As a character, Mike is a departure for you. Are you going to try to do more of these types of roles going forward, perhaps to balance out being a major superhero like Captain America?
CE: Yeah, of course! You gotta. The Captain America stuff is great, it’s fun. I actually do connect to the character; I love that character. But for me, the thing I struggle with on those films is the process. The way the film is made. It’s a very big movie, there’s a lot of waiting around. This film, we shot… 25 days?
AK: 25 days.
CE: 25 filming days! That’s insane. It’s like 90-something with Captain America. We’re doing 7-to-8 pages a day on Puncture, and Captain America, we get — y’know, half a page. We’re lucky if we get a page.
AK: I know, you’re like: ‘We did 16 page days here, today we did 6/8th of a page.’
CE: 6/8ths of a page. I had one line today. I had one line!
MK: Throw a shield! Duck! Head down! [Laughs]
CE: And we do that a million times. This movie, you came home and you felt like you made a movie. You felt like an actor. You felt like, ‘I did my job today. I did what I love to do. I came to set and had to be ready on a bunch of different levels.’ And it’s rewarding. It’s satisfying. I certainly want to make sure that I keep doing these things.
The relationship Mike has with Paul in the film reminded me a little bit of the relationship the characters played by Matt Damon and Ed Norton had in Rounders. Did you guys do a lot of preparation beforehand to really hone the chemistry?
MK: We went on a retreat. [laughs] We went to Barbados. No, we didn’t really do that.
AK: No, but what they did do [was hang out]. Chris came down to Houston, and — besides us hanging out in LA beforehand — we spent some time just walking around the city. Meeting the actual real characters involved, together. The two of them, through rehearsal, talked through the script themselves, worked on material — things that worked, things that didn’t. That prep time kinda helped us get to know each other, and allowed all of us to feel comfortable. And the nice result of it was that Mark and Chris had a really great chemistry between them.
MK: Also, Chris and I — I think we all are people that… we do this for a living, because we like other things. We spent more time talking about other stuff in life — or in the world — while walking around Houston. Sorta doing that you get to know people on a real level, which was the hope. Also, as an actor, we really wanted to be a partner in something. We really wanted this to work. Otherwise, what we ask is too demanding.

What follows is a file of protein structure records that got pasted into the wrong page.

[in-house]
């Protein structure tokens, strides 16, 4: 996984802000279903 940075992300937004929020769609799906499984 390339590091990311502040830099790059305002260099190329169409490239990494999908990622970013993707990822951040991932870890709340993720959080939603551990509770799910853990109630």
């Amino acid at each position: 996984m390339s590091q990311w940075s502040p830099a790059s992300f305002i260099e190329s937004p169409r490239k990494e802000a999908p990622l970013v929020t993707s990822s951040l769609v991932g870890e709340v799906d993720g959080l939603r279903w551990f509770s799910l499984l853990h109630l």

You mentioned on Thursday night how you guys spent almost a year researching the film. Were you two doing investigative reporter-style work, trying to find out whatever you could about Mike’s story?
AK: More documentary-style. We were trying to get everybody’s side of the story. So we met with most of the players in the movie, who had a lot to say about it. And there’s stuff written about it — a lot of the information about the needle stuff. The actual footage in the movie of some of the stuff you saw in Africa was from a real documentary called Injection. It’s a really interesting documentary that talks about some of the real needle tragedies that happened overseas. So there’s information out there — and like you said, we were really surprised that this was actually happening.
MK: I’d say that’s one of the single biggest comments we get about the subject of the movie. People can’t believe they didn’t know about this.
So the goal is to get people to know about this. Puncture hasn’t been picked up for distribution yet, but with Chris’ Captain America star power and the health care peg, do you think it will?
AK: We’ve been producing films and television stuff. For us it’s like, we made it. We did our work. And we have people that will show it to the people and put it places. It will have a life somewhere.
MK: This will have a life somewhere. We’re proud of it. And people will decide where it goes.
You guys are from upstate New York — does debuting your first feature film at the 10th anniversary of the Tribeca Film Festival mean a lot?
AK: Yeah, because the city is our adoptive home. We’ve lived here all of our adult life, and even with this film: we started developing it here, we posted it here. We still consider this is our film community. So to have our directorial debut be at Tribeca Film Festival really means the world to us.